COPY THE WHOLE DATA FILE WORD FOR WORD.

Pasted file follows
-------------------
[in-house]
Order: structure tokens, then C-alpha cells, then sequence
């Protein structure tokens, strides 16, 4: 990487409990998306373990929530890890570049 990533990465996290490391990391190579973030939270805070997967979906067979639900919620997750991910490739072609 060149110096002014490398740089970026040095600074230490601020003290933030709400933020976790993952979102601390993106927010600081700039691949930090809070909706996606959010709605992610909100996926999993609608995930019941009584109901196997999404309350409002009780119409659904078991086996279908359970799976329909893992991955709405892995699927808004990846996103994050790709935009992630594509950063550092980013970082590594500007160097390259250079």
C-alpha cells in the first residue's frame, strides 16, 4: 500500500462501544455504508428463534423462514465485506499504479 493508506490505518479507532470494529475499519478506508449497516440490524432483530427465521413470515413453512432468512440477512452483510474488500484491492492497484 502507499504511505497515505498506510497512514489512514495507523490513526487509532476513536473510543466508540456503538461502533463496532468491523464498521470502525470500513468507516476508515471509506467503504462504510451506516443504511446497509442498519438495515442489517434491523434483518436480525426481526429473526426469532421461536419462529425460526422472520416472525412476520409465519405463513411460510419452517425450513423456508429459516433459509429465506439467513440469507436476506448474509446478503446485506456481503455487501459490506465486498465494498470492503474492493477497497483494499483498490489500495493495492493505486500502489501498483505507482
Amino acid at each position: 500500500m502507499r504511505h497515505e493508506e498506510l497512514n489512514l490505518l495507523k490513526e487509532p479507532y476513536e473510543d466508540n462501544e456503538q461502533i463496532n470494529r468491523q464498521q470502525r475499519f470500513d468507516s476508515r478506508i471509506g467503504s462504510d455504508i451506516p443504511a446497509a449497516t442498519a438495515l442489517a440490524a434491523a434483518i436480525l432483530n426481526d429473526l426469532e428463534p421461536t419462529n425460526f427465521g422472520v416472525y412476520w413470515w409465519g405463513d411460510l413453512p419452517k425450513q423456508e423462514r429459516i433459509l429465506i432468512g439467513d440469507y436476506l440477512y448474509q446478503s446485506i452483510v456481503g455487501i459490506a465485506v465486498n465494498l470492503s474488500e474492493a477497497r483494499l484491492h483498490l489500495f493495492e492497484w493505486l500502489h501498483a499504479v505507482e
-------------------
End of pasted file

[in-house]
Order: structure tokens, then C-alpha cells, then sequence
């Protein structure tokens, strides 16, 4: 990487409990998306373990929530890890570049 990533990465996290490391990391190579973030939270805070997967979906067979639900919620997750991910490739072609 060149110096002014490398740089970026040095600074230490601020003290933030709400933020976790993952979102601390993106927010600081700039691949930090809070909706996606959010709605992610909100996926999993609608995930019941009584109901196997999404309350409002009780119409659904078991086996279908359970799976329909893992991955709405892995699927808004990846996103994050790709935009992630594509950063550092980013970082590594500007160097390259250079």
C-alpha cells in the first residue's frame, strides 16, 4: 500500500462501544455504508428463534423462514465485506499504479 493508506490505518479507532470494529475499519478506508449497516440490524432483530427465521413470515413453512432468512440477512452483510474488500484491492492497484 502507499504511505497515505498506510497512514489512514495507523490513526487509532476513536473510543466508540456503538461502533463496532468491523464498521470502525470500513468507516476508515471509506467503504462504510451506516443504511446497509442498519438495515442489517434491523434483518436480525426481526429473526426469532421461536419462529425460526422472520416472525412476520409465519405463513411460510419452517425450513423456508429459516433459509429465506439467513440469507436476506448474509446478503446485506456481503455487501459490506465486498465494498470492503474492493477497497483494499483498490489500495493495492493505486500502489501498483505507482
Amino acid at each position: 500500500m502507499r504511505h497515505e493508506e498506510l497512514n489512514l490505518l495507523k490513526e487509532p479507532y476513536e473510543d466508540n462501544e456503538q461502533i463496532n470494529r468491523q464498521q470502525r475499519f470500513d468507516s476508515r478506508i471509506g467503504s462504510d455504508i451506516p443504511a446497509a449497516t442498519a438495515l442489517a440490524a434491523a434483518i436480525l432483530n426481526d429473526l426469532e428463534p421461536t419462529n425460526f427465521g422472520v416472525y412476520w413470515w409465519g405463513d411460510l413453512p419452517k425450513q423456508e423462514r429459516i433459509l429465506i432468512g439467513d440469507y436476506l440477512y448474509q446478503s446485506i452483510v456481503g455487501i459490506a465485506v465486498n465494498l470492503s474488500e474492493a477497497r483494499l484491492h483498490l489500495f493495492e492497484w493505486l500502489h501498483a499504479v505507482e